Dan, my intention is not to put words into your mouth, so sorry if that is how it came across. I understand that you haven't said it directly, how I have distilled it, but I'd maintain that the sentiment that you give here on Aikiweb is consistent with this distillation. It seems to me even what you appear to be stating here is consistent with that line of thinking. That is: without power Aikido (presumably physical - tangible demonstrable power) cannot be recognized as a true budo. 'Some practices are just not budo' and 'won't be taken seriously as such'. I agree wholeheartedly, but I also go one step further and feel that the spiritual ideology inherent in Aikido that came from Oomoto, Kototama, and other sources are important if you want to study Aikido as a whole in the way it was intended to be. And that these aspects are just as critical to the whole as the physical components.
I agree whole heartedly, Keith. Keep in mind I did not start the thread to discuss the whole of aikido. It is called Aikido: Discussions of power. There is no physical power in the kotodama for Budo.
They can't even agree who knows what kotodama is. I recall a recent exchange/review of one fellows work that spanned twenty years being dismissed as weak and poorly researched. I avoid discussions of kotodama as I believe it is about as productive as getting in the middle of a debate with Catholics, Baptists and Pentecostals about the Bible and the tenets of the faith. Included in that being the re-writes and overwriting of personal beliefs onto an otherwise established faith.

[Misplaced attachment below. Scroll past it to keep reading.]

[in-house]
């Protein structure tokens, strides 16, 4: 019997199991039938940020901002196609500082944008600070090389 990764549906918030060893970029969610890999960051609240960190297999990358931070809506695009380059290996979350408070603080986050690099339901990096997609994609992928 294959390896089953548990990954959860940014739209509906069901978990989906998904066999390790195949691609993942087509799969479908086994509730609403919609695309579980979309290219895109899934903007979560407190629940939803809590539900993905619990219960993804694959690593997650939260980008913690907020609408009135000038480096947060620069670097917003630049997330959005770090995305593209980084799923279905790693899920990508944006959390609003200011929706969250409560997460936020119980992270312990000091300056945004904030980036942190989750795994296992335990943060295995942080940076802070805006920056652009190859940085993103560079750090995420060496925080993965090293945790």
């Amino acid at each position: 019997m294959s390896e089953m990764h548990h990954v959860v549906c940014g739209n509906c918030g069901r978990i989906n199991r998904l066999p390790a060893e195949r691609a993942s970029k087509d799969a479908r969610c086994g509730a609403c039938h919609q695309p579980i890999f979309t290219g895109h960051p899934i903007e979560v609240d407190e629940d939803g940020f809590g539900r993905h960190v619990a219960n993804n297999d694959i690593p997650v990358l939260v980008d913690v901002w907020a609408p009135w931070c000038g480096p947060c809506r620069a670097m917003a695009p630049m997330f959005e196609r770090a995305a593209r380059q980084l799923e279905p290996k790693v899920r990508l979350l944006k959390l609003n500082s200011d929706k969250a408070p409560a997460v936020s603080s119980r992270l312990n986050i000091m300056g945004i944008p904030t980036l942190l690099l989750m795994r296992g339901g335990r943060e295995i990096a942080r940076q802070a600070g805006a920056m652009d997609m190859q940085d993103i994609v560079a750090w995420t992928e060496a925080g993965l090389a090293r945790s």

You can of course research the understanding of where and how Asians drew correlations between their cosmology and their physical understanding, and run headlong into researchers with all sorts of opinions and no physical power or ability to neutralize anything meaningful or control even a whisper of real force. So where is the purpose in arguing the depth of a Westerners understanding of an archaic Asian belief system when both Asian and Westerners are unable to demonstrate their "understanding" in any meaningful way in the realm of Budo, the point of the discussion.
You are correct that myself and others, can help with the physical aspects that will give Aikido-ka a much better understanding of in yo ho that their founder purseud. That...is my interest. I also think that will give them a better foundation for understanding the cosmology he referred to in his writings.
"Aiki is the mysterious action of "kotodama" ("word souls"). "Kotodama" is the understanding of the spirit and the body through Ichirei Shikon Sangen Hachiriki."
Ueshiba described the "Hachiriki" as an active force, a quiet force, a pulling force, a loosening force, a splitting force, a combining force, a melting force and a congealing force (you can see that each "in" force has a matching "yo" force).
And here we see a similar use to desribing force to the ICMA discussions of Jins. Interestingly Ueshiba also uses the equal to the word/idea of intent infused movement.